Valtteri Bottas wasn’t supposed to become Lewis Hamilton’s team mate at Mercedes in 2017.Nico Rosberg signed a two-year extension on his contract in 2016, which would have kept him alongside Hamilton until the end of 2018. But then he won the championship and decided he’d had enough.
So Bottas, who was supposed to spend 2017 alongside rookie Lance Stroll, instead joined Hamilton and the reigning world champions.
Five years on, Bottas’ stint at Mercedes is coming to an end, as has been on the cards for some time. Whether or not he was ready for the opportunity when it came, he got it, and then it got away from him. Where did it go wrong?
The initial signs were encouraging for Bottas. He acquitted himself well in 2017 when Mercedes, who crushed their rivals over the previous three seasons, suddenly found the competition much tougher.
At the fourth round of the season in Sochi, the flying Ferraris swept the front row. But Bottas took advantage of their slipstream at the start, swept past Sebastian Vettel and Kimi Raikkonen, and duly chalked up his first win.
Had he kept up that one-in-four of strike rate he’d have 23 wins by now instead of nine. Hamilton took nine wins in 2017 alone, and has tallied 46 during his time as team mate to Bottas.
Those stark numbers illustrate how Bottas ultimately failed to measure up against the reigning champion. On the face of it some might ask why Mercedes has taken so long to make a change. They didn’t lack alternatives: Daniel Ricciardo could have arrived from Red Bull in 2019 and junior driver Esteban Ocon has been waiting in the wings for years.
But it would do Bottas a disservice to argue this is what Mercedes should have done. His performances have been better than the raw wins count indicates. He’s contributed a respectable 41% of Mercedes’ points as team mate to Hamilton. Compare that to Max Verstappen’s recent team mates, for example.
Wolff was fulsome in his praise of Bottas after his departure was announced, saying it “hasn’t been an easy process or a straightforward decision” and that “he would absolutely have deserved to stay with the team” had they kept him.
Although Hamilton has tended to qualify ahead, it’s not as if Bottas has been consistently far from his pace. He’s come out ahead slightly less than a third of the time, and when he hasn’t he’s often been within a tenth of a second of Hamilton. That is nothing to be sniffed at considering Bottas is up against a driver who has officially chalked up 101 pole positions.
There is no single area which Bottas or Mercedes can an identify as the sole cause of his deficit to Hamilton. On average he’s slightly slower in qualifying and slightly further away again in the races.
But what’s done for him is the trend has gone in the wrong direction over the five seasons. The peaks have become rarer, the dips slightly more frequent.
That was starkly illustrated last year, where the threat to Mercedes from their competition receded, yet Bottas was nowhere in the title fight with his team mate. In 17 races, Bottas only led Hamilton home four times, and on each of those occasions Hamilton could point to some external factor such as a penalty which had compromised his afternoon.
Once the title fight was over, Bottas faced an unexpected new threat when George Russell was drafted in as a short-notice replacement for an unwell Hamilton at the Sakhir Grand Prix. This was a clear indication Mercedes were weighing their options for the future, though Toto Wolff made it plain from the outset there would be no change to their intended line-up for 2021.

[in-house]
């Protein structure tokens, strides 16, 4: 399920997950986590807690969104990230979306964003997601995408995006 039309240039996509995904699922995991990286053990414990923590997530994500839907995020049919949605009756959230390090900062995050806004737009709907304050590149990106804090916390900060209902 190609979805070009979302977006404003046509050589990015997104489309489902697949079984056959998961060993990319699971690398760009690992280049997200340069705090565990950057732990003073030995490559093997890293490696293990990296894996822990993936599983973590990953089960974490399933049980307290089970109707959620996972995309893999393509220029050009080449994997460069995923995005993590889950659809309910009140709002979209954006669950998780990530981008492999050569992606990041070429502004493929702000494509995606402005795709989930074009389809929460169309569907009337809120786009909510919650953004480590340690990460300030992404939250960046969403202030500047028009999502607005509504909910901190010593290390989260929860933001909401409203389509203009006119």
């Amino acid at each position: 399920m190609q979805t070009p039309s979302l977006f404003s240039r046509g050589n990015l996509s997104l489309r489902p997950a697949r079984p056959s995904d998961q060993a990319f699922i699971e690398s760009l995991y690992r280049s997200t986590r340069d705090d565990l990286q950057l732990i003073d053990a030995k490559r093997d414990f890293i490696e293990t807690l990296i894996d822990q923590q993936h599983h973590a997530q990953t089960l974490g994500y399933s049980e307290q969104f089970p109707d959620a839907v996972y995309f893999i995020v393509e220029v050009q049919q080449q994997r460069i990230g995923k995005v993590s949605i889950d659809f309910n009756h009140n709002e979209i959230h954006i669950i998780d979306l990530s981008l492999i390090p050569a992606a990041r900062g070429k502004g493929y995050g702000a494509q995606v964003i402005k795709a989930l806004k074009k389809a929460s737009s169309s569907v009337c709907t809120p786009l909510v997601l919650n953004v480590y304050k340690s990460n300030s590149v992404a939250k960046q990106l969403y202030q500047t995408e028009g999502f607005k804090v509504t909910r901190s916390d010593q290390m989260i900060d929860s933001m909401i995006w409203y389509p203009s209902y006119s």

The weekend reflected badly on Bottas. Russell came startlingly close to out-qualifying him, then passed him at the start and seemed on his way to victory when misfortune intervened for both. Capping Bottas’ misery, Russell swept past him on fresher tyres late in the race.
While Mercedes denied that race tipped the scales in Russell’s favour, it clearly prompted discussions relating to how Bottas might improve his performance, for from the very next race Wolff took the rare step of appearing on the radio to offer him words of encouragement. It didn’t have the desired effect, as Bottas was beaten to pole position and victory by Verstappen while a still unwell Hamilton followed them home.
The encouragements from Wolff continued into 2021 but have often served as unfortunate footnotes to Bottas’ least notable performances. It increasingly seemed the writing was on the wall regarding Bottas’ future, and his competitiveness has taken a further hit, with notable lows at Imola and Baku. However we must allow for the fact that he’s had to play the ‘number two’ role far more than previously as Hamilton has faced his stiffest title fight to date.
Whatever frustration Bottas may have felt about that situation he largely kept under his hat until yesterday, when he gave the team a scare by coming close to taking the bonus point for fastest lap away from Hamilton when he had been specifically told not to.
But as today’s announcement demonstrates, Bottas already knew by then his days at the team are numbered. That news can only have come as a painful blow to him: No driver arrives in Formula 1 with a goal any lower than becoming world champion, and Bottas is trading a place at the top team for one which lies ninth in the championship.
Nonetheless, he has spent half a decade in a seat he was never meant to take in the first place alongside the most successful driver F1 has ever seen, and that is no mean feat.
Bottas versus Hamilton at Mercedes
Data up to and including the 2021 Dutch Grand Prix:
- 2017 F1 team mate battles: Hamilton vs Bottas
- 2018 F1 team mate battles: Hamilton vs Bottas
- 2019 F1 team mate battles: Hamilton vs Bottas
- 2020 F1 team mate battles: Hamilton vs Bottas
- 2021 F1 team mate battles at mid-season: Hamilton vs Bottas
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